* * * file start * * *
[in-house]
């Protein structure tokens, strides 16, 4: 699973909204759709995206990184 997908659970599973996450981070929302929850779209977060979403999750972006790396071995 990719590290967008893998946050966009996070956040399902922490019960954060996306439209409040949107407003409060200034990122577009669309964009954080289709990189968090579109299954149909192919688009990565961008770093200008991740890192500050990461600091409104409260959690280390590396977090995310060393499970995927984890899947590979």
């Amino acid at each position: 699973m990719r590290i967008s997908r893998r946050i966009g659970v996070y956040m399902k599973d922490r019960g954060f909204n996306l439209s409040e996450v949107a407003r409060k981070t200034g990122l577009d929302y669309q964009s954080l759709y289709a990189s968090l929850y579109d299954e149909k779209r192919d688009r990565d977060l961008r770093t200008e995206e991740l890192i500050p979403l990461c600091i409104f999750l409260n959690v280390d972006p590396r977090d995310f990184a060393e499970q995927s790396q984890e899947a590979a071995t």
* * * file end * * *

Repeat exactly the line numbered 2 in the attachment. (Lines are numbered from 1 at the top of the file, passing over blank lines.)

């Protein structure tokens, strides 16, 4: 699973909204759709995206990184 997908659970599973996450981070929302929850779209977060979403999750972006790396071995 990719590290967008893998946050966009996070956040399902922490019960954060996306439209409040949107407003409060200034990122577009669309964009954080289709990189968090579109299954149909192919688009990565961008770093200008991740890192500050990461600091409104409260959690280390590396977090995310060393499970995927984890899947590979």